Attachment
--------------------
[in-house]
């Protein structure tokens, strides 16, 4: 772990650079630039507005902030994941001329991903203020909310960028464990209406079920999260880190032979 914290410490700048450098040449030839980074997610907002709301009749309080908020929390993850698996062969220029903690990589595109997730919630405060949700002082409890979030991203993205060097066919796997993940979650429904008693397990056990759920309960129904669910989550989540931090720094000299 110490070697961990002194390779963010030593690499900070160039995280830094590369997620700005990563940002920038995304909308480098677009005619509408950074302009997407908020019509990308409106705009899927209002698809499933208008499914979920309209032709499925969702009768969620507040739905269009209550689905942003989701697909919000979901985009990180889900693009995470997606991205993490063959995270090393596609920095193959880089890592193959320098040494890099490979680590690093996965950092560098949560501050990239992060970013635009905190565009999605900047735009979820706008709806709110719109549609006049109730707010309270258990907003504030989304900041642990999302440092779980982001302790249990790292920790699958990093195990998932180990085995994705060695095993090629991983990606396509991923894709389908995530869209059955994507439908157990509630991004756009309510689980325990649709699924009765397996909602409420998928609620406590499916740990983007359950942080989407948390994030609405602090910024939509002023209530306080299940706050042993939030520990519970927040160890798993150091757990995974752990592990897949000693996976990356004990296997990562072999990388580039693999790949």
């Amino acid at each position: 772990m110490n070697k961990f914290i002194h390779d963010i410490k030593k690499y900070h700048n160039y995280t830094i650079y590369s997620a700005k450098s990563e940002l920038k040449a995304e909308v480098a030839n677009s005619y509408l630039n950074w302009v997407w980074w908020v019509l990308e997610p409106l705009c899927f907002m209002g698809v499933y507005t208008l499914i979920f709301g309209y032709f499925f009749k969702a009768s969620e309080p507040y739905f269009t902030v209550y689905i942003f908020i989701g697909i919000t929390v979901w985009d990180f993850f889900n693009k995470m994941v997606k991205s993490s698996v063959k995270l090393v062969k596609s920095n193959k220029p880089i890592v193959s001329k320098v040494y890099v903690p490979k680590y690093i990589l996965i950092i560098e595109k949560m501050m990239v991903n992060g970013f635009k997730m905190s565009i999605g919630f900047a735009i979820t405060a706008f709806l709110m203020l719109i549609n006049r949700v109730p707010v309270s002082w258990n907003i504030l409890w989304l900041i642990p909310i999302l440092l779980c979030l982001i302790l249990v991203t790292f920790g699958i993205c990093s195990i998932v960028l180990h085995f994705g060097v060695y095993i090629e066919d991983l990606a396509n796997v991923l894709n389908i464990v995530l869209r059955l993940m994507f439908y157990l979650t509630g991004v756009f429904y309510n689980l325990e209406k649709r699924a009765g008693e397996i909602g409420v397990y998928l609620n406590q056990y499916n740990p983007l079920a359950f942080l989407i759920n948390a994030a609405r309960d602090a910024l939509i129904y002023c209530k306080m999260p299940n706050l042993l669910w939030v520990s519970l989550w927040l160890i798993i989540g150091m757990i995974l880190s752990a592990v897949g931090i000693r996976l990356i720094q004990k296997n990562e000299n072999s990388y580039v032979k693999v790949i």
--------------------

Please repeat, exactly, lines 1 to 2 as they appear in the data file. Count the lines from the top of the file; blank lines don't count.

[in-house]
């Protein structure tokens, strides 16, 4: 772990650079630039507005902030994941001329991903203020909310960028464990209406079920999260880190032979 914290410490700048450098040449030839980074997610907002709301009749309080908020929390993850698996062969220029903690990589595109997730919630405060949700002082409890979030991203993205060097066919796997993940979650429904008693397990056990759920309960129904669910989550989540931090720094000299 110490070697961990002194390779963010030593690499900070160039995280830094590369997620700005990563940002920038995304909308480098677009005619509408950074302009997407908020019509990308409106705009899927209002698809499933208008499914979920309209032709499925969702009768969620507040739905269009209550689905942003989701697909919000979901985009990180889900693009995470997606991205993490063959995270090393596609920095193959880089890592193959320098040494890099490979680590690093996965950092560098949560501050990239992060970013635009905190565009999605900047735009979820706008709806709110719109549609006049109730707010309270258990907003504030989304900041642990999302440092779980982001302790249990790292920790699958990093195990998932180990085995994705060695095993090629991983990606396509991923894709389908995530869209059955994507439908157990509630991004756009309510689980325990649709699924009765397996909602409420998928609620406590499916740990983007359950942080989407948390994030609405602090910024939509002023209530306080299940706050042993939030520990519970927040160890798993150091757990995974752990592990897949000693996976990356004990296997990562072999990388580039693999790949």